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Core Anatomy of Human Body

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The core has been described as a box which is made up of muscles including abdominals which makes up the front wall, paraspinal and gluteal muscles makes up the back wall, while the diaphragm makes up the roof and the pelvic floor and hip girdle muscles makes up the bottom. Inside this box are 29 pairs of muscles.1 These muscles have been described as either local or global and also two types of muscle fibers comprise these core muscles: fast twitch and slow twitch fibers. The local muscles are those which comprised of slow twitch fibers and are deeply placed, have short muscle length, attach directly to vertebra, are aponeurotic, have slow twitch nature, are active in endurance activities and usually are poorly recruited and may get inhibited. These muscles include pelvic floor muscles, deep transverse spinalis, internal oblique, multifidi, and transverse abdominis. The global muscles are those which comprised of fast twitch fibers, and are superficial, fusiform, posses long levers, have fast twitch nature, are active in power activities and are preferentially recruited therefore have tendency to get shorter and tighten. These muscles include rectus abdominis, quadrates lumborum, external oblique and erector spinae. The local musculature has been further divided according to their stabilization function into primary and secondary stabilizers. The primary stabilizing muscles are those which do not result in the movement of spine when they contract. These muscles include multifidi and transverse abdominis. The secondary stabilizing muscles are those which contract primarily to stabilize the spine, but they also create movement of the spine. These muscles include internal oblique, quadrates lumborum, diaphragm, pelvis floor muscles, iliocostalis, and lognissimus (lumbar portion). The primary function of global musculature is to produce torque and movement of the spine.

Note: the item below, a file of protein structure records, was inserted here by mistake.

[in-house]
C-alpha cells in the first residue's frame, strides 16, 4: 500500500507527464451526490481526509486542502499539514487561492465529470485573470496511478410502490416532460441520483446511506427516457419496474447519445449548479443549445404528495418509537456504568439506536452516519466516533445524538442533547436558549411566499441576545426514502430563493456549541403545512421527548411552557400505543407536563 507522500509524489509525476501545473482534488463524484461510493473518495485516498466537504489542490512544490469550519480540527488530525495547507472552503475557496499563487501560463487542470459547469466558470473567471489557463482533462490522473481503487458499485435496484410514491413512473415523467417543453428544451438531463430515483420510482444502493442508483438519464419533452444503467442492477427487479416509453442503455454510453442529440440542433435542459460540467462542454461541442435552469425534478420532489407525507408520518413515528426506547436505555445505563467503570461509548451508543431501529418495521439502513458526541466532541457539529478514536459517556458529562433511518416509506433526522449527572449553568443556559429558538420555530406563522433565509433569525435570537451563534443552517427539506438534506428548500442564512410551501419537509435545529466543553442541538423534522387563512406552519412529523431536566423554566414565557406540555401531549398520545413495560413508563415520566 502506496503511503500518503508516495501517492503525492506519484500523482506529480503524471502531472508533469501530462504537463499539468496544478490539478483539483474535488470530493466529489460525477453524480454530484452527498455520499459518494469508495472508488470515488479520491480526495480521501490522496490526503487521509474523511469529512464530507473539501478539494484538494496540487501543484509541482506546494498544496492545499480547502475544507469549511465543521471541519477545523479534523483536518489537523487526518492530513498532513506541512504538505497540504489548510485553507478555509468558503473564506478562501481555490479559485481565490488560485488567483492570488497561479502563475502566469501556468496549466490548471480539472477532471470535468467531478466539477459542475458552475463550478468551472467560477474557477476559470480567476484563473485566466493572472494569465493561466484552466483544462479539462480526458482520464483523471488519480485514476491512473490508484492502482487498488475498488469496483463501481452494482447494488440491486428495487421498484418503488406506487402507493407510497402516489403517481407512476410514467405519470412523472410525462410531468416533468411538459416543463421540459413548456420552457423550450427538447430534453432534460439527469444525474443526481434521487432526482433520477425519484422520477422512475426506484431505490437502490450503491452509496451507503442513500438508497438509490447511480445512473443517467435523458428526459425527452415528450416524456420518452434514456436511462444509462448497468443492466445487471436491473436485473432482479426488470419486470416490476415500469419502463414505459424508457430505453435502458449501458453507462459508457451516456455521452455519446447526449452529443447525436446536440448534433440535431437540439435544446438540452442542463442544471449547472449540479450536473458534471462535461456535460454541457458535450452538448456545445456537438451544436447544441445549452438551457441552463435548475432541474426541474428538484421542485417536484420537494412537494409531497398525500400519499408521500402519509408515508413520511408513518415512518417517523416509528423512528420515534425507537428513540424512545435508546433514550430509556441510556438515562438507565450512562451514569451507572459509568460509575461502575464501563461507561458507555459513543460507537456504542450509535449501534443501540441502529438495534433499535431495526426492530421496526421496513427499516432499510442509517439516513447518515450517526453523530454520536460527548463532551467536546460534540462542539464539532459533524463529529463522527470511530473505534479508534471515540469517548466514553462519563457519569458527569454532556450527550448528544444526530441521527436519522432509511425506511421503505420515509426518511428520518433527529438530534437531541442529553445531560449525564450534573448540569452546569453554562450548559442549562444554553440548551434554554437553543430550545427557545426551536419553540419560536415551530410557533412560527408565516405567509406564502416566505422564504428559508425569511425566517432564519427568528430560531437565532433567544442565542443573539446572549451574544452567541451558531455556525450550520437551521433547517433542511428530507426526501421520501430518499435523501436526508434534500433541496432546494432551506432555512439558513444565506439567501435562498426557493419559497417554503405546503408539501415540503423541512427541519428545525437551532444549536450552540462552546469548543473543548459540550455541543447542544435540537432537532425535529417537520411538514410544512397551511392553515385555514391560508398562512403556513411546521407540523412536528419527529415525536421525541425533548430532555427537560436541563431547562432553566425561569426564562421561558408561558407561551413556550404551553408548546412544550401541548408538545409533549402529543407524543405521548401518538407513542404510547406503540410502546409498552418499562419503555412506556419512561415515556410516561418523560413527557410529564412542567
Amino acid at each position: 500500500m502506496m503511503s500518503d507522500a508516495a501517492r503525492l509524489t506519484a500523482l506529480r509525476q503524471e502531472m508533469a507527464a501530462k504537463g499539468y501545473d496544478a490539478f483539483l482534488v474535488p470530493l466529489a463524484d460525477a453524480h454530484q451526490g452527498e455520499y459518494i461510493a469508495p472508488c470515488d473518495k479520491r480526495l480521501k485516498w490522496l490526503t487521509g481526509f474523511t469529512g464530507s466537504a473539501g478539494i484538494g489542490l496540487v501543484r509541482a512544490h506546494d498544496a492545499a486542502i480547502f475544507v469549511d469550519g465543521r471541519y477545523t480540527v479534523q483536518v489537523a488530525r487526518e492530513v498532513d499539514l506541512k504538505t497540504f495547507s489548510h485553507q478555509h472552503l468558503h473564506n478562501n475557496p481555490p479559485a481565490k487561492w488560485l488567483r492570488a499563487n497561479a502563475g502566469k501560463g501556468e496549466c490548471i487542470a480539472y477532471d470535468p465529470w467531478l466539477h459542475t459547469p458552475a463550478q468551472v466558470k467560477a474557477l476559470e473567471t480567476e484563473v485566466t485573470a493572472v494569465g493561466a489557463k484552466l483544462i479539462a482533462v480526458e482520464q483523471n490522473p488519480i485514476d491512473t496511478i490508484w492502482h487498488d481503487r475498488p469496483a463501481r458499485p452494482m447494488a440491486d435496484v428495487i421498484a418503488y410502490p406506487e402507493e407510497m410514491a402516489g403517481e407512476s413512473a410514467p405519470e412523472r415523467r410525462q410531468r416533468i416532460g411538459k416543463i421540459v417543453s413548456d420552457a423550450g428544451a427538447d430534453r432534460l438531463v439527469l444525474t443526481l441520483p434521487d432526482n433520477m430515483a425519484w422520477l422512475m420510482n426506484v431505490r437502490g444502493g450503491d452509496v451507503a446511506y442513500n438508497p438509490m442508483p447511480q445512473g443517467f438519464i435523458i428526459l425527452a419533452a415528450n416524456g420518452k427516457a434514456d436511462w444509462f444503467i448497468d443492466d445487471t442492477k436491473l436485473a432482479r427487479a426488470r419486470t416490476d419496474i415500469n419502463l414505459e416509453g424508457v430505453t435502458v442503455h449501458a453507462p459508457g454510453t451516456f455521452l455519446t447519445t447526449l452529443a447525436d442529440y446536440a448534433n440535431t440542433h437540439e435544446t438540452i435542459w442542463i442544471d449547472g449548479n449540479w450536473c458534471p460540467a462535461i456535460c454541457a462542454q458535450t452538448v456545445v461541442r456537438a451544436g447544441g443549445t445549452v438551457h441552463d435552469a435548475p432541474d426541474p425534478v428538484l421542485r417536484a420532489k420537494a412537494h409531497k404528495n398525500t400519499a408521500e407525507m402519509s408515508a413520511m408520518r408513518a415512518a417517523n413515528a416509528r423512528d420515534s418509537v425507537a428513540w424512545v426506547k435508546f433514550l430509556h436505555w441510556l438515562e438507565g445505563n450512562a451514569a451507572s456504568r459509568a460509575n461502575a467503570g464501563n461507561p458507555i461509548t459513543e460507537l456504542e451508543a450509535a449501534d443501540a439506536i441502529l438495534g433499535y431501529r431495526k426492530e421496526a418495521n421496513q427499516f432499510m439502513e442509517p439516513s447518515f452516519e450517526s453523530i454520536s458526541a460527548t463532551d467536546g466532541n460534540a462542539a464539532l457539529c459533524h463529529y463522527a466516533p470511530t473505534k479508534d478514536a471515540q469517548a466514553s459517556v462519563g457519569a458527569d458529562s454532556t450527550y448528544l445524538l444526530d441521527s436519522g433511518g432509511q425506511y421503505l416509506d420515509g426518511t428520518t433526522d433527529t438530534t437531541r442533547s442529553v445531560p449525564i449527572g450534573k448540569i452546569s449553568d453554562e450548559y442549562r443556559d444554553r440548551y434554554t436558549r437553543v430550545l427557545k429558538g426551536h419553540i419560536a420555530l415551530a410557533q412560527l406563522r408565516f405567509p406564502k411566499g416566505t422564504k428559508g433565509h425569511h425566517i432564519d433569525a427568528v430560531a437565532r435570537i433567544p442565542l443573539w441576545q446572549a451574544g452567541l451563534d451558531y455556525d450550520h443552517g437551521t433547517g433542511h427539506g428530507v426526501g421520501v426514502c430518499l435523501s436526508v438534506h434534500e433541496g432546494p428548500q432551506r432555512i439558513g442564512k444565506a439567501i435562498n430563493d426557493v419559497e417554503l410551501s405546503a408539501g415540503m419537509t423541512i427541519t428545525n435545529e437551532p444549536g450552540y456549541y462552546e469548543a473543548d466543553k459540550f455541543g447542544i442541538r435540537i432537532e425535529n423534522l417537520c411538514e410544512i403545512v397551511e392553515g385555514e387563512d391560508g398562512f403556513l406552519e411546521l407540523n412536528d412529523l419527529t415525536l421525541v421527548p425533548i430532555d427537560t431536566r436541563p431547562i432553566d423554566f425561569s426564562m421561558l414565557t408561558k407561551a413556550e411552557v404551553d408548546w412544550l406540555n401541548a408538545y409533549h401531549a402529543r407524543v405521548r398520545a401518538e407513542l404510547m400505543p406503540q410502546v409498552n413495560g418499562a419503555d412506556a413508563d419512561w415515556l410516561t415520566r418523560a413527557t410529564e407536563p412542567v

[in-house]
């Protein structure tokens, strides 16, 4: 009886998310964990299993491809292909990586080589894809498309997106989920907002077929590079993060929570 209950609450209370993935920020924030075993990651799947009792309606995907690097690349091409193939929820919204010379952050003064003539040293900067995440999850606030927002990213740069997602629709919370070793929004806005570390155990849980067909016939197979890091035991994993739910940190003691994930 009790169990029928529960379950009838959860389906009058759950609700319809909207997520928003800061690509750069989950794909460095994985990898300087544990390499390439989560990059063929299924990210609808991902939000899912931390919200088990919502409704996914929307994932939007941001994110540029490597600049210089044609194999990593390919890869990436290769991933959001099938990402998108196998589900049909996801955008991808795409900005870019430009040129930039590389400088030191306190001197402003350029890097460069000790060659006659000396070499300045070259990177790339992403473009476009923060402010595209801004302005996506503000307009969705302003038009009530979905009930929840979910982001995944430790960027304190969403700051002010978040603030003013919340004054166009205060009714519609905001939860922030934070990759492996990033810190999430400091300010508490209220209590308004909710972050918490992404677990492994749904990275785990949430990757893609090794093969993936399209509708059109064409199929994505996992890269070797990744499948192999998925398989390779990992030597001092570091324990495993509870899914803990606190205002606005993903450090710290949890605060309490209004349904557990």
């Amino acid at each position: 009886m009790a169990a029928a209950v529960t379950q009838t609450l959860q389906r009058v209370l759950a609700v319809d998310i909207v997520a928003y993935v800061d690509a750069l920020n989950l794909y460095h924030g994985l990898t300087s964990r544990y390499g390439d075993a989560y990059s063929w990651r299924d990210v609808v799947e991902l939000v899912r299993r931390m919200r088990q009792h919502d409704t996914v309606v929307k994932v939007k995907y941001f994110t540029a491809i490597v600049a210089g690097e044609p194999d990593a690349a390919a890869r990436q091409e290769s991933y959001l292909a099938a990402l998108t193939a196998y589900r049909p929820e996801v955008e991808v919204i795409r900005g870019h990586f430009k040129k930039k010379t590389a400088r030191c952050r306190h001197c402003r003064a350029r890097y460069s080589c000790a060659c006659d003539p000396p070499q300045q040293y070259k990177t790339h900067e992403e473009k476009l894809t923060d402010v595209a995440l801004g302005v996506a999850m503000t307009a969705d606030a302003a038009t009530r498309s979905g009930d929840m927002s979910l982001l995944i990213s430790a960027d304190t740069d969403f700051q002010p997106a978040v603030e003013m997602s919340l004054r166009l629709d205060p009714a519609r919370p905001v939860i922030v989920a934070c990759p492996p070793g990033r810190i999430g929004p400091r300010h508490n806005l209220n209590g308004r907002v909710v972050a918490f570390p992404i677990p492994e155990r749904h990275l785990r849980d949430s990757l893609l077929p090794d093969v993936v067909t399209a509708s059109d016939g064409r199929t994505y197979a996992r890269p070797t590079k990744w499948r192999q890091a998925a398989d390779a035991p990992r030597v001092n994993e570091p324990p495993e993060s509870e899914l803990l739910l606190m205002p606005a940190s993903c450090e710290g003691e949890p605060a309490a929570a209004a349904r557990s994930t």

Rectus abdominis muscle: Origin – muscle origin takes place from two tendinous heads:

  1. Lateral head of this muscle arise from the lateral part of the pubic crest
  2. Medial head of this muscle arise from the anterior pubic ligament.

These fibers then run vertically upwards.

Insertion – insert into the front wall of the thorax, along a horizontal line passing laterally from the xiphoid process, cutting in that order, the 7th, 6th and 5th costel cartilages.

Nerve supply – lower six or seven thoracic nerves

Function – lumbar spine flexion

External oblique muscle:

Origin – this muscle originates from the eight fleshy slips which arise from the middle shaft of the lower eight ribs. These fibers then run downwards, forwards and medially.

Insertion – most of the fibers ends by forming a broad aponeurosis which gets inserted into the xiphoid process, linea alba, pubis symphysis, pubis crest and the pectineal line of the pubis from above downwards. The lower fibers of this muscle inserts directly into the anterior two – thirds of the outer lip of the iliac crest.


  1. With assistance of transverse abdominis, can compress the abdominal viscera and thus help in acts like vomiting, micturition, defaecation, parturition, etc.
  2. Depresses and compresses the lower part of the thorax to produce forceful expiration, as in shouting, sneezing, coughing, blowing, etc.
  3. Lateral flexion of trunk via one sided contraction of oblique muscles.
  4. Rotation of trunk with contraction of opposite internal oblique muscle.

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Core Anatomy of Human Body. (2019, February 27). GradesFixer. Retrieved January 19, 2022, from
“Core Anatomy of Human Body.” GradesFixer, 27 Feb. 2019,
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